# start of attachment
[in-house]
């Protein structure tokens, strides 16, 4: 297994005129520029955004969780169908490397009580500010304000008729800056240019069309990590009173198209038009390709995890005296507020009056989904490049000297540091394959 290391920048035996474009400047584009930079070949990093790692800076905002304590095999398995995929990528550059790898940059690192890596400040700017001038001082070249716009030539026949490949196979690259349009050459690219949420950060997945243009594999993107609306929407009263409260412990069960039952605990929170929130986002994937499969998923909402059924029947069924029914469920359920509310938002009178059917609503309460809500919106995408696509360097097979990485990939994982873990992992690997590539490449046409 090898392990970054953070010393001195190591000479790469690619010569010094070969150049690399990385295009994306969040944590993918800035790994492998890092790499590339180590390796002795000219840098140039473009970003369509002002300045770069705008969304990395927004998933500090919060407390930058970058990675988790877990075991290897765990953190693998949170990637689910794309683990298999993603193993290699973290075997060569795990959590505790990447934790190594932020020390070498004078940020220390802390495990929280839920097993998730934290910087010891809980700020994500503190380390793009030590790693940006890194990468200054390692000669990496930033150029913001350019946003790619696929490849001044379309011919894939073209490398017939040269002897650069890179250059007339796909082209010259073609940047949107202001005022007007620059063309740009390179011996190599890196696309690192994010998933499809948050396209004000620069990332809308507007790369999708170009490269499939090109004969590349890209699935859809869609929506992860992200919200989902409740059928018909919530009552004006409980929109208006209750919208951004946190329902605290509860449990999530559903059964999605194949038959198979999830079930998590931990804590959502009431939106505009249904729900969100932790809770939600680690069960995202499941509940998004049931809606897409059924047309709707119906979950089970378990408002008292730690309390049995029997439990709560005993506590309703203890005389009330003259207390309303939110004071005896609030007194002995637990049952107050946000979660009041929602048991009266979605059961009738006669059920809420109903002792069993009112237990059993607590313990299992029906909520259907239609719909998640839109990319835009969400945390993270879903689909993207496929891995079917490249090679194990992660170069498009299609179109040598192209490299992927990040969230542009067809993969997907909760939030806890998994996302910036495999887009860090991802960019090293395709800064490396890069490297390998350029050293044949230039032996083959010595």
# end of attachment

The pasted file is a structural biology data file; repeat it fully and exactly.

[in-house]
């Protein structure tokens, strides 16, 4: 297994005129520029955004969780169908490397009580500010304000008729800056240019069309990590009173198209038009390709995890005296507020009056989904490049000297540091394959 290391920048035996474009400047584009930079070949990093790692800076905002304590095999398995995929990528550059790898940059690192890596400040700017001038001082070249716009030539026949490949196979690259349009050459690219949420950060997945243009594999993107609306929407009263409260412990069960039952605990929170929130986002994937499969998923909402059924029947069924029914469920359920509310938002009178059917609503309460809500919106995408696509360097097979990485990939994982873990992992690997590539490449046409 090898392990970054953070010393001195190591000479790469690619010569010094070969150049690399990385295009994306969040944590993918800035790994492998890092790499590339180590390796002795000219840098140039473009970003369509002002300045770069705008969304990395927004998933500090919060407390930058970058990675988790877990075991290897765990953190693998949170990637689910794309683990298999993603193993290699973290075997060569795990959590505790990447934790190594932020020390070498004078940020220390802390495990929280839920097993998730934290910087010891809980700020994500503190380390793009030590790693940006890194990468200054390692000669990496930033150029913001350019946003790619696929490849001044379309011919894939073209490398017939040269002897650069890179250059007339796909082209010259073609940047949107202001005022007007620059063309740009390179011996190599890196696309690192994010998933499809948050396209004000620069990332809308507007790369999708170009490269499939090109004969590349890209699935859809869609929506992860992200919200989902409740059928018909919530009552004006409980929109208006209750919208951004946190329902605290509860449990999530559903059964999605194949038959198979999830079930998590931990804590959502009431939106505009249904729900969100932790809770939600680690069960995202499941509940998004049931809606897409059924047309709707119906979950089970378990408002008292730690309390049995029997439990709560005993506590309703203890005389009330003259207390309303939110004071005896609030007194002995637990049952107050946000979660009041929602048991009266979605059961009738006669059920809420109903002792069993009112237990059993607590313990299992029906909520259907239609719909998640839109990319835009969400945390993270879903689909993207496929891995079917490249090679194990992660170069498009299609179109040598192209490299992927990040969230542009067809993969997907909760939030806890998994996302910036495999887009860090991802960019090293395709800064490396890069490297390998350029050293044949230039032996083959010595």